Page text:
The blasphemy law has been expanded from one to six articles, including a ban on apostasy, or the abandonment of religious belief. Religious majoritarianism is also rising, as highlighted by numerous discriminatory regional laws that, for example, mandate that non-Muslim girls and women who are students or municipal workers wear the hijab in the school and workplace.
“There are 64 obligatory hijab regulations [on a regional level] so that women’s sovereignty in choosing clothes is violated,” said Andreas Harsono, a Jakarta-based researcher at Human Rights Watch.
Harsono urged Indonesia to get rid of these laws as “they undermine the substance of democracy”.
Before Reformasi, corruption went largely unchecked under Suharto’s rule, seeping into various branches of the government at both national and regional levels. Suharto’s family was believed to have embezzled up to US$35 billion during his misrule, according to a 2004 report by the German anti-corruption NGO Transparency International.
The group’s 2022 Corruption Perceptions Index ranked Indonesia 110th out of 180 countries, down from 96th in 2021, marking the country’s “most drastic decline since 1995” when the index was first published.
Indonesia’s anti-corruption commission, or KPK, last year arrested 34 regional heads in sting operations, charging them with various corruption-related offences. Two Supreme Court justices were also arrested for allegedly accepting bribes from a businessman in a case that involved a failing loan cooperative.
Earlier this month, Coordinating Political, Legal and Security Affairs Minister Mohammad Mahfud MD said he had set up a special task force to look into suspicious financial transactions worth a whopping 349 trillion rupiah (US$23.7 billion), allegedly carried out for years by ministry of finance staff in a money-laundering scheme.
But Widodo himself has played a role in undermining Indonesia’s fight against corruption. In 2019 his administration passed a law that required KPK to be overseen by a supervisory board appointed by the government, effectively crippling the institution’s independence. Some of its best-known investigators were sacked in 2021 after they were deemed not nationalist enough to work for the state.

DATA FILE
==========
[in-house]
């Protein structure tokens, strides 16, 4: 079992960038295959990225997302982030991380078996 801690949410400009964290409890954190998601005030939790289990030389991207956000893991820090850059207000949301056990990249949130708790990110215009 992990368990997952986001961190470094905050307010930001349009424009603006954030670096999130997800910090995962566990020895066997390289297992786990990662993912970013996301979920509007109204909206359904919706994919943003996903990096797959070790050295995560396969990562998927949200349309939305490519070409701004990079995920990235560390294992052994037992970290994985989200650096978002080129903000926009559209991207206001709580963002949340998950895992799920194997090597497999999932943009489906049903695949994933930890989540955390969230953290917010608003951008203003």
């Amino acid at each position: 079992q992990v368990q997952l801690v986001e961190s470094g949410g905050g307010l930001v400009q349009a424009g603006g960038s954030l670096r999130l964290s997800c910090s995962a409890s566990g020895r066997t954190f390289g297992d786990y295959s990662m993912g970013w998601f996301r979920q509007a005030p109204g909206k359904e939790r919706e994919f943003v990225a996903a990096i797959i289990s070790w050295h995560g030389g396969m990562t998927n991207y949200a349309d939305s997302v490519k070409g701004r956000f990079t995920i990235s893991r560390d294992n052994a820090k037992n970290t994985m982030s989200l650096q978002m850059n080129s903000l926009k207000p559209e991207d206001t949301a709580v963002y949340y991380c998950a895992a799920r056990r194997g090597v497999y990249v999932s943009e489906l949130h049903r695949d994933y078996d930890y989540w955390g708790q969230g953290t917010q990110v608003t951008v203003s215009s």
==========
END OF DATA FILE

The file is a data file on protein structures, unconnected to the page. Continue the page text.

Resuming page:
Old guard going strong
A quarter century on, Suharto-era elites remain as influential today as they were during the New Order. No one has been held accountable for the 1998 shootings, even as Widodo earlier this year expressed his “deep regret” over 12 major human rights violations occurring between 1965 and 2003. Jakarta aims to resolve the tragedies in a non-judicial way, essentially turning down years of pleas by the victims to bring the perpetrators to court.
The list of still-influential old guard includes Wiranto, who was Suharto’s top general during the turmoil in the late 1990s and has been accused of crimes against humanity in East Timor. Widodo appointed him as coordinating minister for political, legal and security affairs for his first-term cabinet, and he now serves as chair of Widodo’s advisory council.
Other military top brass in the Suharto era who have become Widodo’s loyalists include Luhut Pandjaitan, the current minister of maritime and investment affairs who is also in charge of boosting Chinese investment, and Prabowo Subianto, Suharto’s special forces general and former son-in-law.
Prabowo contested the 2014 and 2019 presidential elections before joining Widodo’s cabinet as defence minister in 2019. In August, Prabowo announced his decision to run again in next year’s race, and has been pictured in recent months accompanying Widodo on several of his regional visits.
Wiranto and Prabowo established their own political parties in 2006 and 2008, respectively.
“Scholars have long pointed to the sustained influence of Suharto-era elites as a major problem for Indonesia’s democracy and political economy,” Warburton of ANU said.
“While patterns of corruption and clientelism are different today than under the New Order, there are obvious similarities both in terms of the individuals in power, and also their modes of governing.”
Sumarsih regards Widodo as having betrayed the ideals of the Reformasi, in particular the lack of enforcement of the rule of law.
“In 2014, I joined the campaign to vote for Jokowi as I saw him as a man of reform,” she said. “Then in 2016 he installed Wiranto as his minister. I abstained from voting in 2019, and will abstain again in 2024.”